Staunton, April 22 – The Crimean Tatars are stepping up the campaign they launched in 1991 to return to the Latin-based script in which their language was written between 1928 and 1938 and thus end the use of the Cyrillic-based script Stalin imposed on them, a step that will further set them apart from Slavic groups and bring them closer to Turkey.
On Monday, Eduard Dudakov, the chairman of the Republic Committee of Crimea for Inter-National Relations and the Affairs of Deported Citizens, told journalists that “the process of shifting the Crimean Tatar language from a Cyrillic-based alphabet to the Latin script is to be completed before the end of the year.
Discussion of this measure has gone on long enough, he continued, and the Verkhovna Rada of Ukraine needs to adopt modifications in the country’s law on language that can “become the basis for the introduction of changes in the corresponding legal act, regulating the use of various writing systems.”
Dudakov’s comments follow proposals by Mustafa Cemilev, the president of the Mejlis of the Crimean Tatar people who has long sought “a single alphabet for all Crimean Tatars in the world” and the publication last month of “Nenkecan,” a Crimean journal in the Latin script (e-crimea.info/2011/04/18/49428/Kryimskotatarskiy_yazyik_pereydet_na_latinitsu_do_kontsa_goda_.shtml).
Following an overwhelming vote in favor, the Verkhovna Rada of Crimea on Wednesday called on the country’s parliament to adopt “in as short a time as possible” draft legislation that would regulate the languages of all minority nationalities in Ukraine, including not just Crimean Tatar but also Russian and other groups (www.interfax.com.ua/rus/pol/66910/).
Because such legislation touches on the sensitive issue of Russian-Ukrainian relations and on the policies of the incumbent Ukrainian president who earlier promised to boost the status of Russian, that aspect of debates about a new language law is likely to attract the most attention in the coming weeks.
But in fact, the effort of the Crimean Tatars to go back to the Latin script may prove more important, not only because it will set them even more apart from the others on the peninsula but also because it will serve as a model for other Turkic groups in the post-Soviet world, in the first instance the Kazan Tatars, and tighten relations between these communities and Turkey.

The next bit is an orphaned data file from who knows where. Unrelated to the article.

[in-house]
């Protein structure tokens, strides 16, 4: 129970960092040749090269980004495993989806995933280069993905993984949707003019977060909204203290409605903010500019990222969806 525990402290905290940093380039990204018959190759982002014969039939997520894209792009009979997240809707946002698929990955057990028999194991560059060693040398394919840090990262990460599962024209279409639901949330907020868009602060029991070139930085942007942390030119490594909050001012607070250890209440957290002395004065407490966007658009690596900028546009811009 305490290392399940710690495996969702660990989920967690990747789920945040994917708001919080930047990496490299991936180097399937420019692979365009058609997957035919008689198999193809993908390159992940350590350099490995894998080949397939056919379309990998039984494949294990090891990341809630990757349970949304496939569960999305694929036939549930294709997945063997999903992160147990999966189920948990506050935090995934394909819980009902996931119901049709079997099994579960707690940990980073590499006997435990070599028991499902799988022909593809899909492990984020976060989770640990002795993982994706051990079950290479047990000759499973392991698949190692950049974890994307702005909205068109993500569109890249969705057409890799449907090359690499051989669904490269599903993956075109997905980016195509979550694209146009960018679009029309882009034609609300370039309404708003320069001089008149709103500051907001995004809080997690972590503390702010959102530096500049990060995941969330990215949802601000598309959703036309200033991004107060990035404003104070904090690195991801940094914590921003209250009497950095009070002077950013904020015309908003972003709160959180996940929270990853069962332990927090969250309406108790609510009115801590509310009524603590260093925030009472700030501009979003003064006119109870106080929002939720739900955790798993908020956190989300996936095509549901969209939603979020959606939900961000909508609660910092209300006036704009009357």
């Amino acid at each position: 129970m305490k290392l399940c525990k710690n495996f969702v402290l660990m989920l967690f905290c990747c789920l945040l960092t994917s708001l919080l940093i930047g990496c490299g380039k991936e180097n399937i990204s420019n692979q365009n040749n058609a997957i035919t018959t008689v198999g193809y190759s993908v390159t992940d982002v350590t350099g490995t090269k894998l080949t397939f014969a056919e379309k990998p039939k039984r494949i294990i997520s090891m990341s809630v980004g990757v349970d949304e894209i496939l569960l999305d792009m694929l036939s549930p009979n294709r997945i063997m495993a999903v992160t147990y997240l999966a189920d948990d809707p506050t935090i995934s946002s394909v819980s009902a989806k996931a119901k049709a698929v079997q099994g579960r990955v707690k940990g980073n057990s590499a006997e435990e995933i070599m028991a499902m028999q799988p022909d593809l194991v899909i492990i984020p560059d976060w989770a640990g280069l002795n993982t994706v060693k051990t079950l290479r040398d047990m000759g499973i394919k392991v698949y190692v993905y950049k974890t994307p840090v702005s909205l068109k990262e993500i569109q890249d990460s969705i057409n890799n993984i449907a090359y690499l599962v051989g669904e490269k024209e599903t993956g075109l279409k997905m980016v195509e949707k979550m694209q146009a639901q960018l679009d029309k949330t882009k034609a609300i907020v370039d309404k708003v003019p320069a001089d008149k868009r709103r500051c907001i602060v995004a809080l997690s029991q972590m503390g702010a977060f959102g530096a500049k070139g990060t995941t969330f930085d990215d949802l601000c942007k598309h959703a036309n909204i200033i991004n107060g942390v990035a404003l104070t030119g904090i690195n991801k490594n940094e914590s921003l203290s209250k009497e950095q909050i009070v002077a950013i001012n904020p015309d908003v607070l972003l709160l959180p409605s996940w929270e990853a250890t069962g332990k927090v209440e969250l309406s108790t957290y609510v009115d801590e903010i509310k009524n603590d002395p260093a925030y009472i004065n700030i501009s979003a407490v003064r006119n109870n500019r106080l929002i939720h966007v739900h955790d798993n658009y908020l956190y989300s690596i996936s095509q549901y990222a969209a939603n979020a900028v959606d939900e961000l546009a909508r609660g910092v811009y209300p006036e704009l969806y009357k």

The impact on the Kazan Tatars is likely to be especially great given Moscow’s increasing efforts to Russianize Tatarstan and especially the Russian government’s use of an appeal by a group of Kazan parents to reduce the amount of Tatar used in the schools of that Middle Volga republic.
Those Russian efforts have prompted some Tatar and Muslim commentators to ask, in this Year of Gabdulla Tukay, a leader of the Tatar renaissance of a century ago, “whether the language of Tukay [Tatar] will survive until the end of the 21st century?” -- or whether it is fated to be overwhelmed by Russian (www.islam.ru/content/kultura/1240).
Given the historic ties between the Kazan Tatars and the Crimean Tatars, a successful move to return to Latin script among the latter will likely spark calls for a similar step among the former, the largest ethnic minority in the Russian Federation and often a bellwether for the actions of other nations inside that country.
There are three reasons this Crimean Tatar effort is important in addition of course to its impact on the future of that nation. First, it highlights the way in which over the last year the Crimean Tatars and other nations of Eurasia have reasserted their efforts in the early 1990s to recover their own histories and set themselves apart from the hitherto dominant Russians.
Second, it underscores the ways in which Turkey is gaining influence among these peoples, positioning itself as a regional leader in direct competition with Moscow, Kyiv and other capitals and giving new content to the idea of Turkic world led intellectually at least from Ankara and Istanbul.
And third, it could trigger demands among other nations in Eurasia to shift away from the Soviet-imposed Cyrillic alphabets, including for at least some of the Finno-Ugric and North Caucasian languages and thus increase still further the centrifugal forces on the territory of the former Soviet space.